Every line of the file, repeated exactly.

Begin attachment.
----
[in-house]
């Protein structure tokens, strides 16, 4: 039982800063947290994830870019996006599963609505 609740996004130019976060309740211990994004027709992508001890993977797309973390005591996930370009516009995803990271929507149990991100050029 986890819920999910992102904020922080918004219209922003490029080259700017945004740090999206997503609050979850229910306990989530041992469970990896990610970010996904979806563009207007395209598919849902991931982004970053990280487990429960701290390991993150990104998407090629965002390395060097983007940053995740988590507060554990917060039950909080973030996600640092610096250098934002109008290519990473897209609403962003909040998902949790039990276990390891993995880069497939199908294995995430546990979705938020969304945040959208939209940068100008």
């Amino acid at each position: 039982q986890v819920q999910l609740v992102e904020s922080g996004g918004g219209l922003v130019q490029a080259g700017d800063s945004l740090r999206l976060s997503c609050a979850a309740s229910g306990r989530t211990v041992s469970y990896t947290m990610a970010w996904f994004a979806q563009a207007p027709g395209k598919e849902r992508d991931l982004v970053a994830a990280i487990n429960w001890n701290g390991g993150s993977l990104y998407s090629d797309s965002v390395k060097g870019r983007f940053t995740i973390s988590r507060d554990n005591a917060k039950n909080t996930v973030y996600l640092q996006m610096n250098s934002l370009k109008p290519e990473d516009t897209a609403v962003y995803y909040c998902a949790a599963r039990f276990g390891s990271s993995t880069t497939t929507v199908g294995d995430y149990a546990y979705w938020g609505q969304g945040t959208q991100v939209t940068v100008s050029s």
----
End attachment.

[in-house]
């Protein structure tokens, strides 16, 4: 039982800063947290994830870019996006599963609505 609740996004130019976060309740211990994004027709992508001890993977797309973390005591996930370009516009995803990271929507149990991100050029 986890819920999910992102904020922080918004219209922003490029080259700017945004740090999206997503609050979850229910306990989530041992469970990896990610970010996904979806563009207007395209598919849902991931982004970053990280487990429960701290390991993150990104998407090629965002390395060097983007940053995740988590507060554990917060039950909080973030996600640092610096250098934002109008290519990473897209609403962003909040998902949790039990276990390891993995880069497939199908294995995430546990979705938020969304945040959208939209940068100008």
């Amino acid at each position: 039982q986890v819920q999910l609740v992102e904020s922080g996004g918004g219209l922003v130019q490029a080259g700017d800063s945004l740090r999206l976060s997503c609050a979850a309740s229910g306990r989530t211990v041992s469970y990896t947290m990610a970010w996904f994004a979806q563009a207007p027709g395209k598919e849902r992508d991931l982004v970053a994830a990280i487990n429960w001890n701290g390991g993150s993977l990104y998407s090629d797309s965002v390395k060097g870019r983007f940053t995740i973390s988590r507060d554990n005591a917060k039950n909080t996930v973030y996600l640092q996006m610096n250098s934002l370009k109008p290519e990473d516009t897209a609403v962003y995803y909040c998902a949790a599963r039990f276990g390891s990271s993995t880069t497939t929507v199908g294995d995430y149990a546990y979705w938020g609505q969304g945040t959208q991100v939209t940068v100008s050029s």